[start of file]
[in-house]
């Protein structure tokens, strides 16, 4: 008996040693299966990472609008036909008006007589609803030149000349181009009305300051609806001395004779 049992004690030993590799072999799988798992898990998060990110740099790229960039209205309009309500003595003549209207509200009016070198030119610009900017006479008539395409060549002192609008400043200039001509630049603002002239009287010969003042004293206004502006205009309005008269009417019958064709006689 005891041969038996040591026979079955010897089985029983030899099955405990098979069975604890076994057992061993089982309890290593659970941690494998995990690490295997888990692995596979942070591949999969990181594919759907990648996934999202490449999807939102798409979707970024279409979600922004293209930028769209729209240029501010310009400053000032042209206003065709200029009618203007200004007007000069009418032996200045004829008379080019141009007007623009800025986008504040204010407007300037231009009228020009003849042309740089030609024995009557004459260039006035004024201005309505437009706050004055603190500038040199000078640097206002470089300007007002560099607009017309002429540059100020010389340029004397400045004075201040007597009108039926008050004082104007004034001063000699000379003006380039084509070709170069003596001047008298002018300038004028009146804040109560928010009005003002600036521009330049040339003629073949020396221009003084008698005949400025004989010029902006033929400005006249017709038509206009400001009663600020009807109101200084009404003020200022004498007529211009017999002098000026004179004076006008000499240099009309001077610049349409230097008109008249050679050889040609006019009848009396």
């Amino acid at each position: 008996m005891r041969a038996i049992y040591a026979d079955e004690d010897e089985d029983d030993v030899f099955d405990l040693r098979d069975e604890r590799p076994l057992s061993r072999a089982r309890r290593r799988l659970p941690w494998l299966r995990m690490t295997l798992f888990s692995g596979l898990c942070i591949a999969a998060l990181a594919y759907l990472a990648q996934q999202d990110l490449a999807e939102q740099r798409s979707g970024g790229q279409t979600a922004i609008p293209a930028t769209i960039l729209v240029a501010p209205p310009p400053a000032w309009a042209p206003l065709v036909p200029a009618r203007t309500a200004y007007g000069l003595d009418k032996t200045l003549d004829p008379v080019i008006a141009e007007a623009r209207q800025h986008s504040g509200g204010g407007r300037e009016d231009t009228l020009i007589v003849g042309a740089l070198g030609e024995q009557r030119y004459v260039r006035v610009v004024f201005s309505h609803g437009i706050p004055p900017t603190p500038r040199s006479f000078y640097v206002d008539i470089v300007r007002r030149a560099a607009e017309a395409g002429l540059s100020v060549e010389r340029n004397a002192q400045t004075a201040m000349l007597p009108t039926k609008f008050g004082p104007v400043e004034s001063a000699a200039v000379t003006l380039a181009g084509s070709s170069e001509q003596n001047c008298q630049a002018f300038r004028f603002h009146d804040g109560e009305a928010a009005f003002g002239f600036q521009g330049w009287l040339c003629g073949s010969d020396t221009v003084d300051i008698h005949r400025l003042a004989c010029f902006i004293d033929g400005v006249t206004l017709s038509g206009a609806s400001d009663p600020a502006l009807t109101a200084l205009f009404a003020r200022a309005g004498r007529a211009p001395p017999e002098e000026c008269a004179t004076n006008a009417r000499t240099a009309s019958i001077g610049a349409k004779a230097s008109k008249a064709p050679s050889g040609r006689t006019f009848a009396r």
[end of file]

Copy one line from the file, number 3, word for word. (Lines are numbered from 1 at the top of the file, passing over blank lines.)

């Amino acid at each position: 008996m005891r041969a038996i049992y040591a026979d079955e004690d010897e089985d029983d030993v030899f099955d405990l040693r098979d069975e604890r590799p076994l057992s061993r072999a089982r309890r290593r799988l659970p941690w494998l299966r995990m690490t295997l798992f888990s692995g596979l898990c942070i591949a999969a998060l990181a594919y759907l990472a990648q996934q999202d990110l490449a999807e939102q740099r798409s979707g970024g790229q279409t979600a922004i609008p293209a930028t769209i960039l729209v240029a501010p209205p310009p400053a000032w309009a042209p206003l065709v036909p200029a009618r203007t309500a200004y007007g000069l003595d009418k032996t200045l003549d004829p008379v080019i008006a141009e007007a623009r209207q800025h986008s504040g509200g204010g407007r300037e009016d231009t009228l020009i007589v003849g042309a740089l070198g030609e024995q009557r030119y004459v260039r006035v610009v004024f201005s309505h609803g437009i706050p004055p900017t603190p500038r040199s006479f000078y640097v206002d008539i470089v300007r007002r030149a560099a607009e017309a395409g002429l540059s100020v060549e010389r340029n004397a002192q400045t004075a201040m000349l007597p009108t039926k609008f008050g004082p104007v400043e004034s001063a000699a200039v000379t003006l380039a181009g084509s070709s170069e001509q003596n001047c008298q630049a002018f300038r004028f603002h009146d804040g109560e009305a928010a009005f003002g002239f600036q521009g330049w009287l040339c003629g073949s010969d020396t221009v003084d300051i008698h005949r400025l003042a004989c010029f902006i004293d033929g400005v006249t206004l017709s038509g206009a609806s400001d009663p600020a502006l009807t109101a200084l205009f009404a003020r200022a309005g004498r007529a211009p001395p017999e002098e000026c008269a004179t004076n006008a009417r000499t240099a009309s019958i001077g610049a349409k004779a230097s008109k008249a064709p050679s050889g040609r006689t006019f009848a009396r």